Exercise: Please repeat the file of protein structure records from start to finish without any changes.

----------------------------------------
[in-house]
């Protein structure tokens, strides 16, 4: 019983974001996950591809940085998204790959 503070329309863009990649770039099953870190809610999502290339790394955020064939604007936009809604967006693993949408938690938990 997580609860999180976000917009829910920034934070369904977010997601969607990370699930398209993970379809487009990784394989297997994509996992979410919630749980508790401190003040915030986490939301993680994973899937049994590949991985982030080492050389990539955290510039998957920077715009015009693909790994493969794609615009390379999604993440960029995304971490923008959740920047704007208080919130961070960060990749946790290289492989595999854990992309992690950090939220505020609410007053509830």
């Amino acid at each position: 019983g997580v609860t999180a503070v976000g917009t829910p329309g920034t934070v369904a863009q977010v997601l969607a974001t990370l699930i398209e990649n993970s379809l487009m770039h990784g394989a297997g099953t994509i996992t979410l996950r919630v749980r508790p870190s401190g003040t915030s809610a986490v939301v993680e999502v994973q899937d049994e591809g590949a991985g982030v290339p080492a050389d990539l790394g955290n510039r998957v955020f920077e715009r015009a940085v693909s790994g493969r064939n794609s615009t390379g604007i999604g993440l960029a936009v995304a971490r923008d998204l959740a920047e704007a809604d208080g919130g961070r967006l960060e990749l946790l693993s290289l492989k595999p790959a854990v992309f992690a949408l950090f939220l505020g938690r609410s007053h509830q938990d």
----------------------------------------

[in-house]
């Protein structure tokens, strides 16, 4: 019983974001996950591809940085998204790959 503070329309863009990649770039099953870190809610999502290339790394955020064939604007936009809604967006693993949408938690938990 997580609860999180976000917009829910920034934070369904977010997601969607990370699930398209993970379809487009990784394989297997994509996992979410919630749980508790401190003040915030986490939301993680994973899937049994590949991985982030080492050389990539955290510039998957920077715009015009693909790994493969794609615009390379999604993440960029995304971490923008959740920047704007208080919130961070960060990749946790290289492989595999854990992309992690950090939220505020609410007053509830």
């Amino acid at each position: 019983g997580v609860t999180a503070v976000g917009t829910p329309g920034t934070v369904a863009q977010v997601l969607a974001t990370l699930i398209e990649n993970s379809l487009m770039h990784g394989a297997g099953t994509i996992t979410l996950r919630v749980r508790p870190s401190g003040t915030s809610a986490v939301v993680e999502v994973q899937d049994e591809g590949a991985g982030v290339p080492a050389d990539l790394g955290n510039r998957v955020f920077e715009r015009a940085v693909s790994g493969r064939n794609s615009t390379g604007i999604g993440l960029a936009v995304a971490r923008d998204l959740a920047e704007a809604d208080g919130g961070r967006l960060e990749l946790l693993s290289l492989k595999p790959a854990v992309f992690a949408l950090f939220l505020g938690r609410s007053h509830q938990d």